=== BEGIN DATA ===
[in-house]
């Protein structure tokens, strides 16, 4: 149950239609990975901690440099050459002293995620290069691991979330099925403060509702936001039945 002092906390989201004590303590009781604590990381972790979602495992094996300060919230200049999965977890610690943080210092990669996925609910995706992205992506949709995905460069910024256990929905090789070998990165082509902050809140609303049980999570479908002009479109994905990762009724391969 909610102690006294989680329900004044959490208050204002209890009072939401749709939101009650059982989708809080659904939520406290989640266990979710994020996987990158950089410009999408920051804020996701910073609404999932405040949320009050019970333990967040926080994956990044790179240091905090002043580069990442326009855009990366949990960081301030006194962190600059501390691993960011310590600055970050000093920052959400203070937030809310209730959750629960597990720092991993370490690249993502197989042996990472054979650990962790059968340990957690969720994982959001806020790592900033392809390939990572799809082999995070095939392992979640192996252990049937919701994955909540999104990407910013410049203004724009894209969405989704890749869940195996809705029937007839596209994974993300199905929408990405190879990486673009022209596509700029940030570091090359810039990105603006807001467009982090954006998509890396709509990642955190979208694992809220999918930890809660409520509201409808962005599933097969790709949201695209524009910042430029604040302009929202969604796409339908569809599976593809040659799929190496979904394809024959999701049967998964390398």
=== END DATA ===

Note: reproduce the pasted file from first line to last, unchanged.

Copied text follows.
[in-house]
């Protein structure tokens, strides 16, 4: 149950239609990975901690440099050459002293995620290069691991979330099925403060509702936001039945 002092906390989201004590303590009781604590990381972790979602495992094996300060919230200049999965977890610690943080210092990669996925609910995706992205992506949709995905460069910024256990929905090789070998990165082509902050809140609303049980999570479908002009479109994905990762009724391969 909610102690006294989680329900004044959490208050204002209890009072939401749709939101009650059982989708809080659904939520406290989640266990979710994020996987990158950089410009999408920051804020996701910073609404999932405040949320009050019970333990967040926080994956990044790179240091905090002043580069990442326009855009990366949990960081301030006194962190600059501390691993960011310590600055970050000093920052959400203070937030809310209730959750629960597990720092991993370490690249993502197989042996990472054979650990962790059968340990957690969720994982959001806020790592900033392809390939990572799809082999995070095939392992979640192996252990049937919701994955909540999104990407910013410049203004724009894209969405989704890749869940195996809705029937007839596209994974993300199905929408990405190879990486673009022209596509700029940030570091090359810039990105603006807001467009982090954006998509890396709509990642955190979208694992809220999918930890809660409520509201409808962005599933097969790709949201695209524009910042430029604040302009929202969604796409339908569809599976593809040659799929190496979904394809024959999701049967998964390398």